Date of Award


Document Type


Degree Name

Doctor of Philosophy (PhD)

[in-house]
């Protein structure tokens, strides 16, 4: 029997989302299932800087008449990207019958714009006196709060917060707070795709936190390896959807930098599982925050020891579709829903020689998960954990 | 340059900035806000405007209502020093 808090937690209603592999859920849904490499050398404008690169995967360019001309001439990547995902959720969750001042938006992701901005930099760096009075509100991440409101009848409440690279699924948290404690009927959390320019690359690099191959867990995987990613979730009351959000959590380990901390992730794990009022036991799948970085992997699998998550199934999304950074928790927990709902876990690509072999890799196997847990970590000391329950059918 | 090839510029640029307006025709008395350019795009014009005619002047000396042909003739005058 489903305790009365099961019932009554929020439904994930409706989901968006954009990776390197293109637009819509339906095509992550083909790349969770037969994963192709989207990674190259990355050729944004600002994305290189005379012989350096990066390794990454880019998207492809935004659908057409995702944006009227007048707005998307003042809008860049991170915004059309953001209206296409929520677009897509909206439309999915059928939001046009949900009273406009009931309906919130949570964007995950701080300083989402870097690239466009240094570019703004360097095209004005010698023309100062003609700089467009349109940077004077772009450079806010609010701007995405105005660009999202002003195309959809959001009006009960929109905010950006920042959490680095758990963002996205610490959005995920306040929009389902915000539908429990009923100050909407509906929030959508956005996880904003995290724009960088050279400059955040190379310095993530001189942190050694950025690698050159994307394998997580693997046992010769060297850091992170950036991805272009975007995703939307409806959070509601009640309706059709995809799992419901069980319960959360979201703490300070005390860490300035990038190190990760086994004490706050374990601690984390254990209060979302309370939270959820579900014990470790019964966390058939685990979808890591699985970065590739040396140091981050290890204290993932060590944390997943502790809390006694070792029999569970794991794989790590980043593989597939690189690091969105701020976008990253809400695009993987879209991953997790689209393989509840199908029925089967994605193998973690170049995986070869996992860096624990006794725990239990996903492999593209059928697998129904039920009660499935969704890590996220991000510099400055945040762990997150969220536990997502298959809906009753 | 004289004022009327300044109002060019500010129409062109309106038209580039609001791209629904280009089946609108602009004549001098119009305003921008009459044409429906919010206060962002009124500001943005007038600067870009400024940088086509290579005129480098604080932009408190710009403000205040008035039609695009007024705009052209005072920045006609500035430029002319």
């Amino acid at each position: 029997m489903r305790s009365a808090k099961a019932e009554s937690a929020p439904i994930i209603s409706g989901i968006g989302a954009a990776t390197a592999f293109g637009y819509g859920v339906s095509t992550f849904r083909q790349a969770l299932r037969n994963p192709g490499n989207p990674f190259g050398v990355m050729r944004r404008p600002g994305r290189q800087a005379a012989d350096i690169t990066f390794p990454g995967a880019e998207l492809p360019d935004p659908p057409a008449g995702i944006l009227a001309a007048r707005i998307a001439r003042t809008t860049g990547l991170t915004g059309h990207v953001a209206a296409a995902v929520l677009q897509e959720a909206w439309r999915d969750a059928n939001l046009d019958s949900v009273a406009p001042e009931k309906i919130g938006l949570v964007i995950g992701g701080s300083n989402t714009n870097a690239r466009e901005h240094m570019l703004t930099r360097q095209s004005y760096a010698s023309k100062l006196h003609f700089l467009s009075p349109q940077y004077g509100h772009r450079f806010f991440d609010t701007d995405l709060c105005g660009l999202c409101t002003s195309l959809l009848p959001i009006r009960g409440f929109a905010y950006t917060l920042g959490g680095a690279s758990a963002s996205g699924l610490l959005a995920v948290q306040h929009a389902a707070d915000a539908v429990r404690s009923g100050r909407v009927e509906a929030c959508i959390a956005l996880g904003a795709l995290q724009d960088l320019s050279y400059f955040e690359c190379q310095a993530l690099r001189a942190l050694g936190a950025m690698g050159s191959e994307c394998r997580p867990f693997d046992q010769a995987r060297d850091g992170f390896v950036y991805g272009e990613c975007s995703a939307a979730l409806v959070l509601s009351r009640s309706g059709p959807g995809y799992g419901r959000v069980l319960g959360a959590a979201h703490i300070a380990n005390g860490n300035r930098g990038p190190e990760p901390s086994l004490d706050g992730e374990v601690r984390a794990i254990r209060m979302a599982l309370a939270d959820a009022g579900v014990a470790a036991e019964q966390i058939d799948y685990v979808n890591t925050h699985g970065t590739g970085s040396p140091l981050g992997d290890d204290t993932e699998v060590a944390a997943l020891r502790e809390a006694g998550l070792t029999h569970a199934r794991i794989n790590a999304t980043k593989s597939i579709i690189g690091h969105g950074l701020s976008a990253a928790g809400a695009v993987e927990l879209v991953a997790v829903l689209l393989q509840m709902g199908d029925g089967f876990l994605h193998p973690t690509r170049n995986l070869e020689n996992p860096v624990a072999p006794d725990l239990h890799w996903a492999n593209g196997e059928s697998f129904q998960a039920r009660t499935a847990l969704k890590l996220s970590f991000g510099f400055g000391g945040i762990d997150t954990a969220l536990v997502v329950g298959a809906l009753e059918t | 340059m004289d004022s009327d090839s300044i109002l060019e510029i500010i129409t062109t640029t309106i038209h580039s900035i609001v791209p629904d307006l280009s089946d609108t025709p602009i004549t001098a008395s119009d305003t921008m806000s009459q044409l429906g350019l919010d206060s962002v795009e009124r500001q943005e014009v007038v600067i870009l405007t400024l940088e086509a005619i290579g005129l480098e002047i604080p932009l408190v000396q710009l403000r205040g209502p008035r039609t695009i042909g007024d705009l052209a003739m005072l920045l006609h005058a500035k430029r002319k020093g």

This research aims at testing the effects of ownership structure on efficiency of various organizational forms: privately-owned regulated electric utilities (PR), publicly-owned electric utilities (PU), and consumer-owned cooperative electric utilities (CO). Because of the attenuation of their structure of property rights and high enforcement costs, it is expected that all three organizational forms (PR, PU, CO) will show some level of inefficiency. CO is expected to be more efficient than PR and PU since it shows: (a) more homogeneity of interest among principals; (b) more individual ownership claim over the assets; (c) a simpler political market (efficiency as the main issue of concern, and election every year); (d) a stronger monitoring structure when the control activity of the Rural Electrification Administration is considered. PU and PR cannot be discriminated and are expected to be as (in)efficient. The methodology used to test for efficiency differences requires the selection of an appropriate estimator (stochastic frontier model), an objective function (cost minimization), and a functional form to capture the characteristics of technology (Cobb-Douglas production function) from which we can derive the economic models to be estimated (long and short run cost functions and a system of equations). Such a methodology is appropriate since it provides us with an absolute measure of mean technical and allocative efficiencies for each ownership structure considered. Those models are estimated using MLE and Davidon-Fletcher-Powell algorithm using data measured at the plant level from steam generating electric utilities. Results from estimation of those models indicate that: (a) all three types of ownership structures suffer from some degree of inefficiency; (b) estimations of long run models rank CO as the most efficient ownership structure; the difference between CO vs PR and PU is important and statistically significant, moreover, measures of inefficiencies of PR and PU are not significantly different; (c) estimation of short run models produces ambiguous results; the stochastic frontier short run cost function puts PR as the most efficient ownership structure while the system of equations shows identical inefficiency measurement for PR and CO with PU having the highest level of inefficiency; (d) total inefficiency is composed mostly of technical inefficiency for PR, PU, CO; (e) when efficiency measurement is compared for small and large plants, total inefficiency of large plants is nearly twice as much as inefficiency of small plants.